Even as the growth of our national debt is slowing, we got a reminder last Friday of the long-term challenges we face on entitlements. The latest Social Security and Medicare Trustees report projects the programs to become insolvent in 2033 and 2026, respectively.
No one in Washington would argue that fixing the programs is politically easy, yet aside from the political risk of attempting to reform entitlements, there is another problem: the primary policy proposals to date (tax hikes or spending cuts) only fix part of the problem because they don’t address how these programs are truly funded.
It is important to understand these programs in part as an intergenerational wealth transfer:
There is nothing to preclude this funding mechanism from working into the future. The problem is the benefit formula is not truly aligned with this funding mechanism. Because of this disconnect, when we experience demographic changes (e.g., longevity, declining birthrates) the programs find themselves unable to keep the promises they’ve made with the current funding structure. In this paper, we take a look at what could actually align the funding mechanism with the benefit formula.
If we want to stop revisiting our entitlement problems, we need to more closely align the benefits we receive from the programs with how they are actually funded. If we don’t, we are likely to bounce from one fix to another as societal trends change. One fix might work for 10 years, another might work for 50, but a permanent solution has to more effectively match funding mechanisms with benefit formulas, much like private pensions do. Without a match between the funding and the promise, neither are really guaranteed.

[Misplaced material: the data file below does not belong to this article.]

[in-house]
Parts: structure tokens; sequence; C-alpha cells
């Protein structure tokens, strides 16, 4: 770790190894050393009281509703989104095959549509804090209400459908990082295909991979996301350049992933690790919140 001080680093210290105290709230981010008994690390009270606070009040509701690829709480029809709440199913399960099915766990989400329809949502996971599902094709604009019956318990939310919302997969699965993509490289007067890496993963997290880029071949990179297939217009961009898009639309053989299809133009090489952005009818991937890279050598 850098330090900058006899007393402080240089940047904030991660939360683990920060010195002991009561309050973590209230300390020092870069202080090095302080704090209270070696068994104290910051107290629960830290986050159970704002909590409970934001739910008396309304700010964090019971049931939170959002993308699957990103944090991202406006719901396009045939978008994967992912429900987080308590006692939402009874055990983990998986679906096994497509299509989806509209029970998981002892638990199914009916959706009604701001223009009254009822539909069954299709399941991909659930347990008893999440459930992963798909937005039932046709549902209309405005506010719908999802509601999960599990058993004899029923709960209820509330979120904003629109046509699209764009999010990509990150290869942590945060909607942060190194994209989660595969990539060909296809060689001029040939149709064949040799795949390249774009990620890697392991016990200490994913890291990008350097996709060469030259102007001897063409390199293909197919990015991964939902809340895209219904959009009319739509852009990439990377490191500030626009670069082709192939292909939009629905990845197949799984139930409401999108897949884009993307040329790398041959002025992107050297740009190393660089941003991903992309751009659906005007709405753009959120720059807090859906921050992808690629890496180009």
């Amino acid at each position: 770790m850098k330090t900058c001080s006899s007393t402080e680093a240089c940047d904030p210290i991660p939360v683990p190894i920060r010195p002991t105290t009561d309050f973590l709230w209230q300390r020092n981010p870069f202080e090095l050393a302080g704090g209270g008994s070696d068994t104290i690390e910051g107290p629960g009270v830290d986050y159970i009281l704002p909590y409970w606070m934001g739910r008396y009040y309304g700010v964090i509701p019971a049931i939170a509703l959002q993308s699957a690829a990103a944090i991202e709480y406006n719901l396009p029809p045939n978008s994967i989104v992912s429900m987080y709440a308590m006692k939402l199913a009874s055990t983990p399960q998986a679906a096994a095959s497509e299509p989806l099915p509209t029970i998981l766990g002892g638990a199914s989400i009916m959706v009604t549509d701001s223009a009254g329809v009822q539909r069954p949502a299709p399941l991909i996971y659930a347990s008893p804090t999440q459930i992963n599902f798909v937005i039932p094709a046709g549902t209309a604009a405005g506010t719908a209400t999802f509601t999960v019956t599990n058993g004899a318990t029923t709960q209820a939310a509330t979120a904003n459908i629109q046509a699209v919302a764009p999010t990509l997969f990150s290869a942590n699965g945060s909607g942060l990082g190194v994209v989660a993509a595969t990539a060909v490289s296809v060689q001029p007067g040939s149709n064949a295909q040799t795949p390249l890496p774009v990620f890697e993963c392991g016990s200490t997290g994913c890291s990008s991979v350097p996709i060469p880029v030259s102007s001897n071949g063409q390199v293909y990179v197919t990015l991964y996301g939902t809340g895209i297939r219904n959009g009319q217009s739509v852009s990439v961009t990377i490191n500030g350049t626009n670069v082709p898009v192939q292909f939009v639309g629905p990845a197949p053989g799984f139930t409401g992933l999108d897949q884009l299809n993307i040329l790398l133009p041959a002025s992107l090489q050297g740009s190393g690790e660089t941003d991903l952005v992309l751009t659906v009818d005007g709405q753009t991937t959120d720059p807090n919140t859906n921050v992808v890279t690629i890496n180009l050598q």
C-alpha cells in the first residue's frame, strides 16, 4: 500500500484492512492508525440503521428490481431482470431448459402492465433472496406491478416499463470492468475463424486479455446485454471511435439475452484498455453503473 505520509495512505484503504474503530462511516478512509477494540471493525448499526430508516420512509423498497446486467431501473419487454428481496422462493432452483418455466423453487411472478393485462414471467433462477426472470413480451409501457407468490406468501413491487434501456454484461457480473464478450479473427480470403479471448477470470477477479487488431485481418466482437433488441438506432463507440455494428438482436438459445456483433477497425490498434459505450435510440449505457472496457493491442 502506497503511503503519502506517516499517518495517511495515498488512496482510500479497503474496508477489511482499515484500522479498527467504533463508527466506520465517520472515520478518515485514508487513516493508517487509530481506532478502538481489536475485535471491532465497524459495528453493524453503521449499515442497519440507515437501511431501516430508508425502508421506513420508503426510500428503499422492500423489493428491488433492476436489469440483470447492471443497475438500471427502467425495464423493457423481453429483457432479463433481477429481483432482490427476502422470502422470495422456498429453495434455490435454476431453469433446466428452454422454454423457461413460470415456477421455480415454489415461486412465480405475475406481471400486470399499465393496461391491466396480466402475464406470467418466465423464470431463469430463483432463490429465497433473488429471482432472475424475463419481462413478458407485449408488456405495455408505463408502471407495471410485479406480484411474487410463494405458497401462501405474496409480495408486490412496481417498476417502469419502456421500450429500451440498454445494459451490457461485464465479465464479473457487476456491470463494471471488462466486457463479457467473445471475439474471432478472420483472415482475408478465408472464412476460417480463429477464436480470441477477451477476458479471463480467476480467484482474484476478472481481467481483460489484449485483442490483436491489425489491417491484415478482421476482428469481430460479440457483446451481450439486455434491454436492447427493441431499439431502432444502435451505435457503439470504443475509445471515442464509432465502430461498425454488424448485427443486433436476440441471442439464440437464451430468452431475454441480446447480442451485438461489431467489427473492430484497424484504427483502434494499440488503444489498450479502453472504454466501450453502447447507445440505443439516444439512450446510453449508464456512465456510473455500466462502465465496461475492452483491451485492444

Matt McDonald is a partner at Hamilton Place Strategies and a veteran of three Presidential campaigns and the White House. Prior to joining HPS, Matt worked for McKinsey and Company. He holds an MBA from MIT’s Sloan School of Management and a degree in economics from Dartmouth College.
Daniel Son is a director at Hamilton Place Strategies and a veteran of Capitol Hill. He worked for nearly five years in the House of Representatives for multiple Members of Congress, and led communications efforts dealing with historic legislative action, like healthcare reform, Dodd-Frank reform, and the federal budget. Daniel graduated from James Madison University and is currently an MBA candidate at the University of Maryland’s Smith School of Business.